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The nervous system needs some chemical elements, amino acids and molecules, to produce the neurotransmitters that allow us to feel emotions and feelings such as well-being, happiness and love. So in order everything with our body and emotional/psychological state to be in harmony, we have to maintain optimal levels and supply of certain hormones and amino acids on everyday basis.
Here is a list of the most important amino acids and hormones that will keep the depression away and will make you feel happy (most of the time):
Serotonin is a key neurotransmitter in the brain that positively influences the behavior and mood.
Serotonin is produced from an amino acid called tryptophan by the transformation of tryptophan to 5-hydroxytryptophan (5-HTP) which is then converted into serotonin.
Serotonin has an effect on many parts of the body, but in the brain it acts in particular on: mood, appetite, sleep and also on several processes such as thermoregulation, the sleep-wake cycle, the perception of pain, food intake and sexual behavior.
It is the precursor of adrenaline and norepinephrine, two hormones that are also considered neurotransmitters and act as mood stabilizers, play important role in the control of metabolism and stimulation of the nervous system and blood circulation.
A deficiency or excess of dopamine is linked to illnesses such as Parkinson’s disease and drug addiction.
Amino acids that are precursors of serotonin and dopamine
This essential amino acid is used for the production of vitamin B3 (niacin) and is converted to 5-HTP, small enough molecules to pass from the blood to the brain or (blood-brain barrier), where they are transformed into serotonin, which is an essential neurotransmitter in the nervous system. 5-HTP is prescribed as a supplement against depression, insomnia or to promote weight loss (read about the controversy over the use of this supplement further bellow in this article).
L-glutamine is an amino acid supplement and is among the most popular for many reasons. It is useful for treating fatigue and depression.
Glutamic acid, which is derived from glutamine is essential for the brain function. In times of stress, your body uses large amounts of glutamine. Glutamine is also effective against cravings for sugar and starch. It is recommended and safe one to consume between 500 and 1,500 mg of L-glutamine in supplement form, three times per day. Start with the lowest dose and increase if necessary.
It is an essential amino acid that cannot be manufactured by the body. Phenylalanine is used to produce tyrosine (see below), and directly affects mood and energy. Phenylalanine supplements are used to treat fatigue, depression, premenstrual syndrome (PMS), the problems of cravings, overeating and chronic pain. As supplements, you can use the D-phenylalanine, L-phenylalanine, or DL-phenylalanine. The first is particularly useful for pain relief, the second is effective, but slightly more challenging and the third is a combination of the two forms.
Start with 500 mg, one to three times a day, and gradually increase the dose up to 1,000 mg three times a day if necessary.
Do not exceed 5,000 mg per day, because it can be toxic.
This amino acid is a precursor of adrenaline, noradrenaline, dopamine and DOPA(L-DOPA). Such neurotransmitters and hormones have an important role in maintaining healthy nervous system, mood, stimulation of metabolism, appetite regulation and functioning of the thyroid gland, thus tyrosine as precursor of these hormones is even more important, because if its supply is disrupted this will lead to decreased production of the hormones.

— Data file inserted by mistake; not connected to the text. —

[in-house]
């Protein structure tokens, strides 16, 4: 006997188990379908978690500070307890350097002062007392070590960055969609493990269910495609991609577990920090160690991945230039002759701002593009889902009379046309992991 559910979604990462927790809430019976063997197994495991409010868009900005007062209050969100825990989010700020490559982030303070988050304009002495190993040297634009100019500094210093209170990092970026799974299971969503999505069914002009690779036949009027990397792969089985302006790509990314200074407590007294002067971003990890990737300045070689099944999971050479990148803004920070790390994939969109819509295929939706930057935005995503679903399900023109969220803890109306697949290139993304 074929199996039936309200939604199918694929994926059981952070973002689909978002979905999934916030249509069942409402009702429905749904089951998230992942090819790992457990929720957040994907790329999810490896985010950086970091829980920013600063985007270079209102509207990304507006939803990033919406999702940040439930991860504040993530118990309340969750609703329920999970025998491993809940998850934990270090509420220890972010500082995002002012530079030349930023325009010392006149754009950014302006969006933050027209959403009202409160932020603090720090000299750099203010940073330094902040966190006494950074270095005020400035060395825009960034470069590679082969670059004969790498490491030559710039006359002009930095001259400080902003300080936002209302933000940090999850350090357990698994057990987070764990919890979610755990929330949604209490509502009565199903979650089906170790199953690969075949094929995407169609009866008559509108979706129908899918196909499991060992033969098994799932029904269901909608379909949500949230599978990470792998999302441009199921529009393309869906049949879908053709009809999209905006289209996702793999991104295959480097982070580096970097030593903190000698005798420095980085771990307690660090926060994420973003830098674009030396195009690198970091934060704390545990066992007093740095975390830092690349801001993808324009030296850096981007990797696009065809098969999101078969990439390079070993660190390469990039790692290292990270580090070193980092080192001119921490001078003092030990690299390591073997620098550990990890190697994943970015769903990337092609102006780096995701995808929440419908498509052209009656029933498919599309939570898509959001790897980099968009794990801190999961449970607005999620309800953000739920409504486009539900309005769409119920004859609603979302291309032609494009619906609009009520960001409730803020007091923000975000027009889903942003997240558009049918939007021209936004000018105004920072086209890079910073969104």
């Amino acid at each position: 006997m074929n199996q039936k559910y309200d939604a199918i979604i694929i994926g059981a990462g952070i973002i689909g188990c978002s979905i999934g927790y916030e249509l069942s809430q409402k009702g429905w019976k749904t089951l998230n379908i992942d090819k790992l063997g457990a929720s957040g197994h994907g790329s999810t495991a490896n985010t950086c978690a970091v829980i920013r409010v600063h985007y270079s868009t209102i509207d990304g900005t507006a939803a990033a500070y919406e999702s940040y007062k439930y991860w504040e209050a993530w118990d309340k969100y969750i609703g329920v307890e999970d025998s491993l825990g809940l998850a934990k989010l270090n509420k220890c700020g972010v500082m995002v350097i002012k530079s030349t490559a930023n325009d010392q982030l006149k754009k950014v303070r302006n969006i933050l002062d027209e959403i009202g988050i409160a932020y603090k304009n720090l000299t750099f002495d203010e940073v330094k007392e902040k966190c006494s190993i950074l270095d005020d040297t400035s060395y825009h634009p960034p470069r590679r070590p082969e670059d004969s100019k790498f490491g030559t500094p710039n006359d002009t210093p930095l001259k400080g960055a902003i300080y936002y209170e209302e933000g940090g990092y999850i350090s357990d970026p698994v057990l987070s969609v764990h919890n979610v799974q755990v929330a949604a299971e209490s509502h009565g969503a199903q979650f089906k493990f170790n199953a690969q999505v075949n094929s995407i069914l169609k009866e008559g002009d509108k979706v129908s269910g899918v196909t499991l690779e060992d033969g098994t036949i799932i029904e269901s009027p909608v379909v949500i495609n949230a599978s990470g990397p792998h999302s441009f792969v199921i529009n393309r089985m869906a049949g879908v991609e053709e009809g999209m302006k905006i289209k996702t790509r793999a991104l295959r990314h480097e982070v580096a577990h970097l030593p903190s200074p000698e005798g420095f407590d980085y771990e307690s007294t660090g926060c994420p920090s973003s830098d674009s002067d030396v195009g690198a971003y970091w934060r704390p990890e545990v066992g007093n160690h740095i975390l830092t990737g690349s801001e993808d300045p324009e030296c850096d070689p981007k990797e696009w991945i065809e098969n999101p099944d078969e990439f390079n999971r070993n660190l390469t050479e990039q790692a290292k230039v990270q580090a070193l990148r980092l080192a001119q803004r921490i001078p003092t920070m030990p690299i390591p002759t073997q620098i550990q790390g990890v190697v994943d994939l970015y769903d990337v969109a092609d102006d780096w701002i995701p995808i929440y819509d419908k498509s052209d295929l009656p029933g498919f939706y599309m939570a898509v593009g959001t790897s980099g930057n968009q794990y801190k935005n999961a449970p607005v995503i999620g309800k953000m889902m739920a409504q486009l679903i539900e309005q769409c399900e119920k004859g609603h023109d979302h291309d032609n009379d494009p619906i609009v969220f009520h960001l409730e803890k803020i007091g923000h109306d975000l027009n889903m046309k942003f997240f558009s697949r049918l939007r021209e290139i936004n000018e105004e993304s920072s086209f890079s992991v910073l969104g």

A deficiency of tyrosine may be associated with symptoms such as low blood pressure and low body temperature.
Phenylalanine and tyrosine may be used in conjunction. Some people need more of the one or the other, it is useful to use and try different sets of combinations in order to find a balance that suits you.
A good way to positively affect our sense of well-being and mood is to ensure an adequate intake of tryptophan and tyrosine. The best food sources are:
Tryptophan: brown rice, cottage cheese and dairy products in general, meat, peanuts, soy protein, eggs, fish, legumes.
Tryptophan was also available in supplement form, but it was not allowed in the United States by the FDA in 1989 due to some deaths that have been linked to the consumption of this supplement. However, subsequent studies have shown that in fact the supplement had been contaminated during its manufacture. The controversy on this issue is not over. The tryptophan supplement was then replaced by 5-HTP, but it also raises controversy and questions about its safety. 5-HTP is available over the counter, however it was limited till recently in North America.
It seems better to consume foods rich in this amino acid.
Tyrosine: abundant in almonds, avocados, bananas, dairy products, lima beans, pumpkin seeds, and sesame seeds are excellent sources of tyrosine.
There is also the possibility of consuming L-tyrosine in supplement form. People taking monoamine oxidase (MAO) based inhibitors (prescribed in cases of depression), should limit their intake of tyrosine to a minimum and refrain from its use as supplement.
Consuming foods rich in tryptophan and tyrosine contribute to the increased production of serotonin and dopamine in the brain and promotes a feeling of well-being, this will also affect positively the mood and will even act as a regulator of the appetite and will stimulate metabolism.
Research has shown that regular exercise promotes the production of serotonin and dopamine in the brain.
Also a team of researchers in Italy has found that the use of music therapy, or listening to certain sounds, also stimulates the production of serotonin and dopamine in the brain, so you may want to try such music therapy if other methods don’t work for you.Tags: dopamine, health, hormone, mood, serotonin